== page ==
It's important when testing Angular controllers to load the module prior to injecting the controller into your test. You also are responsible for creating the dependencies for the controller and injecting them in prior to running your tests. This has the benefit of giving you complete control over the dependencies, which allows you to easily test error conditions or create a situation for any test. Keeping to our example, this is the contents of the app.client.controller.test.js file contained within the meanjs-template:

"use strict";

describe("AppCtrl", function() {
    var $scope, controller;


    beforeEach(inject(function($rootScope, $controller) {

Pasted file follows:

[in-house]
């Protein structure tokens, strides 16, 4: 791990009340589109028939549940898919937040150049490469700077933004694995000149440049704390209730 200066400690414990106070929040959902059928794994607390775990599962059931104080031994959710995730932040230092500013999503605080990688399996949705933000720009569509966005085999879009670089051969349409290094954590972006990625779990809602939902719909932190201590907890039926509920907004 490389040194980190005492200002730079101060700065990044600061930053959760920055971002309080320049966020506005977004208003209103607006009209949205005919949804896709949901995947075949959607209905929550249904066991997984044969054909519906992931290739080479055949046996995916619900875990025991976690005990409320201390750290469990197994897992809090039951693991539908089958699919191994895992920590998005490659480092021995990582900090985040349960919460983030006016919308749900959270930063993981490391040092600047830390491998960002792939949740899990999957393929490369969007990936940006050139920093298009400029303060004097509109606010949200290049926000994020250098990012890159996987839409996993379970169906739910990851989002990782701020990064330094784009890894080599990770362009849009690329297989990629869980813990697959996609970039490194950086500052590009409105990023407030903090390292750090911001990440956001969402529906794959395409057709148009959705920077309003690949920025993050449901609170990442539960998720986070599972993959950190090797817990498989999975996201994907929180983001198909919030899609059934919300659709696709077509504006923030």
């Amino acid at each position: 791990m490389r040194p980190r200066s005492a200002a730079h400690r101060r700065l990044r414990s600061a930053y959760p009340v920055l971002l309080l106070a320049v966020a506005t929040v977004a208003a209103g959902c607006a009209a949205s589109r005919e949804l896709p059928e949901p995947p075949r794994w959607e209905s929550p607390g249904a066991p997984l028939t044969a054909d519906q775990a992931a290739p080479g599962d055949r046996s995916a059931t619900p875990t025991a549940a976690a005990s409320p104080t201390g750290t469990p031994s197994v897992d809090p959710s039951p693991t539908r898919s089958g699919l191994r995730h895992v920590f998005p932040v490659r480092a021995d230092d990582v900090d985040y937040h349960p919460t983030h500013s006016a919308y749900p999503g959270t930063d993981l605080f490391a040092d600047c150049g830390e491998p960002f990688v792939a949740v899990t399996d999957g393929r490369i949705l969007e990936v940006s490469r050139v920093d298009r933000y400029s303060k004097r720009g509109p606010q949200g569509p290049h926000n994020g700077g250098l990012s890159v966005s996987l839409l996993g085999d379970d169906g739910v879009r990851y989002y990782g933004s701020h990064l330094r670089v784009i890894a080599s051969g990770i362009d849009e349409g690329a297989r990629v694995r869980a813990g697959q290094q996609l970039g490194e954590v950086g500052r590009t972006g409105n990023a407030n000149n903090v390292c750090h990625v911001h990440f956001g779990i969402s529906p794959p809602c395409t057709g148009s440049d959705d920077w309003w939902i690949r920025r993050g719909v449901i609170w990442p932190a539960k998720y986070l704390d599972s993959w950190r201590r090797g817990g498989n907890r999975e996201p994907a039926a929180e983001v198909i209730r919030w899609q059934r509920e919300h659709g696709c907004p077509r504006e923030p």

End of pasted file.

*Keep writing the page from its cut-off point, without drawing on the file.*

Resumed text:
// create a new $scope for each test
        $scope = $rootScope.$new();

        // use the new $scope in creating the controller
        controller = $controller("AppCtrl", {
            $scope: $scope


    it("should exist", function() {

This test first loads the root module, loading the Angular application. It then uses the inject function to provide us with a $rootScope and $controller (benefits of using the Karma framework). We can use these to create a $scope and pass that in when loading our AppCtrl.

Our one test simply checks that the controller is defined, but you can imagine additional tests as the logic for your controller grows. Check out the Karma documentation for more information on how to use Karma to test your source code.

Client Side: Protractor End to End Tests